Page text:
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Manufacturing Consent: The Political Economy of the Mass Media

Manufacturing Consent: The Political Economy of the Mass Media

Written by Edward S. Herman and Noam Chomsky

Narrated by John Pruden


Manufacturing Consent: The Political Economy of the Mass Media

Written by Edward S. Herman and Noam Chomsky

Narrated by John Pruden

ratings:
4.5/5 (45 ratings)
Length:
15 hours
Publisher:
Released:
Apr 18, 2017
ISBN:
9781541471870
Format:
Audiobook

Description

In this pathbreaking work, now with a new introduction, Edward S. Herman and Noam Chomsky show that, contrary to the usual image of the news media as cantankerous, obstinate, and ubiquitous in their search for truth and defense of justice, in their actual practice they defend the economic, social, and political agendas of the privileged groups that dominate domestic society, the state, and the global order.

Based on a series of case studies-including the media's dichotomous treatment of "worthy" versus "unworthy" victims, "legitimizing" and "meaningless" Third World elections, and devastating critiques of media coverage of the U.S. wars against Indochina-Herman and Chomsky draw on decades of criticism and research to propose a Propaganda Model to explain the media's behavior and performance. Their new introduction updates the Propaganda Model and the earlier case studies, and it discusses several other applications.
Publisher:
Released:
Apr 18, 2017
ISBN:
9781541471870
Format:
Audiobook


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What people think about Manufacturing Consent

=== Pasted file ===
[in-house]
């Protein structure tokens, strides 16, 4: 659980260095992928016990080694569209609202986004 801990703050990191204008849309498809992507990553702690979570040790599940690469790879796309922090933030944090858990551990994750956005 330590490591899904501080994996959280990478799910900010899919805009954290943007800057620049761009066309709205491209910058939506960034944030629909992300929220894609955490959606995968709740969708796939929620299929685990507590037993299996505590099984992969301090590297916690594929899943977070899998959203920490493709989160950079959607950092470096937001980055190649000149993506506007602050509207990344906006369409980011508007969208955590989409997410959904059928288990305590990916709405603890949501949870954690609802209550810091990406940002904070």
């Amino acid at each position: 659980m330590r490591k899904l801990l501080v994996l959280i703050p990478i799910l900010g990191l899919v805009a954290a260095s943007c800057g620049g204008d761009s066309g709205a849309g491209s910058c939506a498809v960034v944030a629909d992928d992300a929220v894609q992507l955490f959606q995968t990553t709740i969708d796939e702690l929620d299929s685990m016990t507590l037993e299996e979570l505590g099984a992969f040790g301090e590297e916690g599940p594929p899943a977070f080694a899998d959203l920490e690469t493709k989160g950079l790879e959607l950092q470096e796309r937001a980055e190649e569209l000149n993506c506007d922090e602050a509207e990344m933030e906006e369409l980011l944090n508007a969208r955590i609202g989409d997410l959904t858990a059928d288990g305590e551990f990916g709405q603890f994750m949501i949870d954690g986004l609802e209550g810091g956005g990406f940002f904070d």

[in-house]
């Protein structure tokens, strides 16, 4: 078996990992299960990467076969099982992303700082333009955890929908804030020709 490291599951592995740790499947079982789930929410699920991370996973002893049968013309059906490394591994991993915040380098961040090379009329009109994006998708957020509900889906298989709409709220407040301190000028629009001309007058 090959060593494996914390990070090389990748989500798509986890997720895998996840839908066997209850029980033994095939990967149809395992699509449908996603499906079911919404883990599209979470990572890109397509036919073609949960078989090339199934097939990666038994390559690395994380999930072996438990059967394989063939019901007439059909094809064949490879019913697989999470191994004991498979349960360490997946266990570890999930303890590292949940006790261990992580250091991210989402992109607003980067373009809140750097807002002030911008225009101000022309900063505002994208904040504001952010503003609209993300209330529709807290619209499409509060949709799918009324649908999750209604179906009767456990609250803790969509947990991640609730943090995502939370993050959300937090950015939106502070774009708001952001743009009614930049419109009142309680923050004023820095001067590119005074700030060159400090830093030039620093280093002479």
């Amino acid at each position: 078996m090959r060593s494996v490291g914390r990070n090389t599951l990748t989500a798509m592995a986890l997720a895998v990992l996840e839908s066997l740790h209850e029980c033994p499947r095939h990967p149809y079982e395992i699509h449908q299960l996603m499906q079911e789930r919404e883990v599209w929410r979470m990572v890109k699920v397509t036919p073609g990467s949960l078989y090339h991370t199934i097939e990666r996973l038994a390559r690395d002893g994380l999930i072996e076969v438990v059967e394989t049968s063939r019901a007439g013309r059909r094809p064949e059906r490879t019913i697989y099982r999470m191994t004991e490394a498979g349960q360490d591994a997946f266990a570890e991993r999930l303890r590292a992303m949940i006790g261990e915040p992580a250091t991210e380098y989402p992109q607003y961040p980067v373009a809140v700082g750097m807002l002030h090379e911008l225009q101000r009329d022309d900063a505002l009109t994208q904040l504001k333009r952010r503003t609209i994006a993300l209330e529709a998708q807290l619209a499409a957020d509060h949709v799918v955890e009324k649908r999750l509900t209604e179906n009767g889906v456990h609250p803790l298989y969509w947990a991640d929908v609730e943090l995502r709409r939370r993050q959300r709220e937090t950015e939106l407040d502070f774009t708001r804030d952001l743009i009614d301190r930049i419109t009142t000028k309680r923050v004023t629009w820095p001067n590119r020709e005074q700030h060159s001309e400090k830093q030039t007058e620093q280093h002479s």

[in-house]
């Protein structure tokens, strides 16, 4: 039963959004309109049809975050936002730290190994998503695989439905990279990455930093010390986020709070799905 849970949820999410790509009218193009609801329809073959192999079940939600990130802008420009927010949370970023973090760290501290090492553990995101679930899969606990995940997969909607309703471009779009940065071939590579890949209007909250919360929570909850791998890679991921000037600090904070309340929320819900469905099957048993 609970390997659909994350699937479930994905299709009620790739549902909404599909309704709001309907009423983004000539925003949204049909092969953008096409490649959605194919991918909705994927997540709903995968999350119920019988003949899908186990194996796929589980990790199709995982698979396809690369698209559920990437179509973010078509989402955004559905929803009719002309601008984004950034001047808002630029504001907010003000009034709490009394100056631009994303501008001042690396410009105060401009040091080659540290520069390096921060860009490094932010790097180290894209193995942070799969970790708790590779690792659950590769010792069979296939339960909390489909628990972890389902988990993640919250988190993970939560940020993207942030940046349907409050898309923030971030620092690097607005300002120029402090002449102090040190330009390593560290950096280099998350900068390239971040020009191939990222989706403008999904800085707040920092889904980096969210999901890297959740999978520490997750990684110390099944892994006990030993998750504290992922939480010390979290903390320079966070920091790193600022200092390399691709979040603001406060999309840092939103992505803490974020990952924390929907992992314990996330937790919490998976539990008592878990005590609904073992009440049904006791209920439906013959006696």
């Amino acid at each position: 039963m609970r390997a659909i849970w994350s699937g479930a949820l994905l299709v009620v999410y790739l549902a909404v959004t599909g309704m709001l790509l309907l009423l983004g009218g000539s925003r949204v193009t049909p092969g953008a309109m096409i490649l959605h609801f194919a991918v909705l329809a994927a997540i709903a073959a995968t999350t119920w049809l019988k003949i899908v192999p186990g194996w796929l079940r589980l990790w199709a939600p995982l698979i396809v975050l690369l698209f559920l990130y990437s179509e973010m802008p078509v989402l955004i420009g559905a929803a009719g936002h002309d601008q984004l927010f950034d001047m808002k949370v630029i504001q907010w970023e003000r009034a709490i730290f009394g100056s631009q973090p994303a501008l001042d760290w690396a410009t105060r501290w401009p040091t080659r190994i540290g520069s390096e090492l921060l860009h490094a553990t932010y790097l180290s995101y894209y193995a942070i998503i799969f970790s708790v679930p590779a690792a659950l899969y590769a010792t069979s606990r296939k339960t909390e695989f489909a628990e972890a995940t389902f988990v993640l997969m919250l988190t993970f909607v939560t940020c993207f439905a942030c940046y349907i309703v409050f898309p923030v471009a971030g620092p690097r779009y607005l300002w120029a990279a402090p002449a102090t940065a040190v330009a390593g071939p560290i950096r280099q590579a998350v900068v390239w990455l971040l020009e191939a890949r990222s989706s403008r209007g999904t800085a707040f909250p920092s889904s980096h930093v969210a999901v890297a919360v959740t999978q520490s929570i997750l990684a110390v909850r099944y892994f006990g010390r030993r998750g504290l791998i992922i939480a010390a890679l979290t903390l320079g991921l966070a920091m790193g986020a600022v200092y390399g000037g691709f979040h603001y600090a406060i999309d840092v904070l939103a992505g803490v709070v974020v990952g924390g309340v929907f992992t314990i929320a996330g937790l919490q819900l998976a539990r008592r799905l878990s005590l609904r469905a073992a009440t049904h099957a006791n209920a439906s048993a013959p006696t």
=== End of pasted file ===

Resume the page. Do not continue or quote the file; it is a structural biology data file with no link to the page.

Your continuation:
4.6
45 ratings / 14 Reviews
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Reader reviews

  • (3/5)
    Didn't tell me anything about the general behavior of American news media that I didn't already know just from watching them myself and/or reading Greenwald's column, but I did learn a bunch of (horrible) stuff about our role in Vietnam and Cambodia.
  • (5/5)
    Rarely have I read something that so completely shifted my social paradigms.
  • (5/5)
    This is an eye-opening critique of the American mass media. Chomsky asserts that media select what to mention and what not to mention in order to reflect the interests of what he calls the "buyer, the seller, and the product." In his propaganda model, the buyer is not the consumer, rather, the "buyer" is the advertiser who pays for the newspaper, and the mass media generally. The "seller" is of course the news organization itself. The "product" is the audience itself. The interests of these groups will be reflected, and anything repugnant to this view, sans a few exceptions, will be excluded somewhere along the way by the "filters." It is a true institutional analysis of the mass media, not a conspiracy theory about media bias. Whether the media are liberal or conservative, the media work within the "framework of assumptions" and favored doctrines. This framework is exemplified in his other works where he discusses how even the harshest liberal doves actually reinforce militarism and state power through their narrow, tactical criticism.This is a must read.
  • (5/5)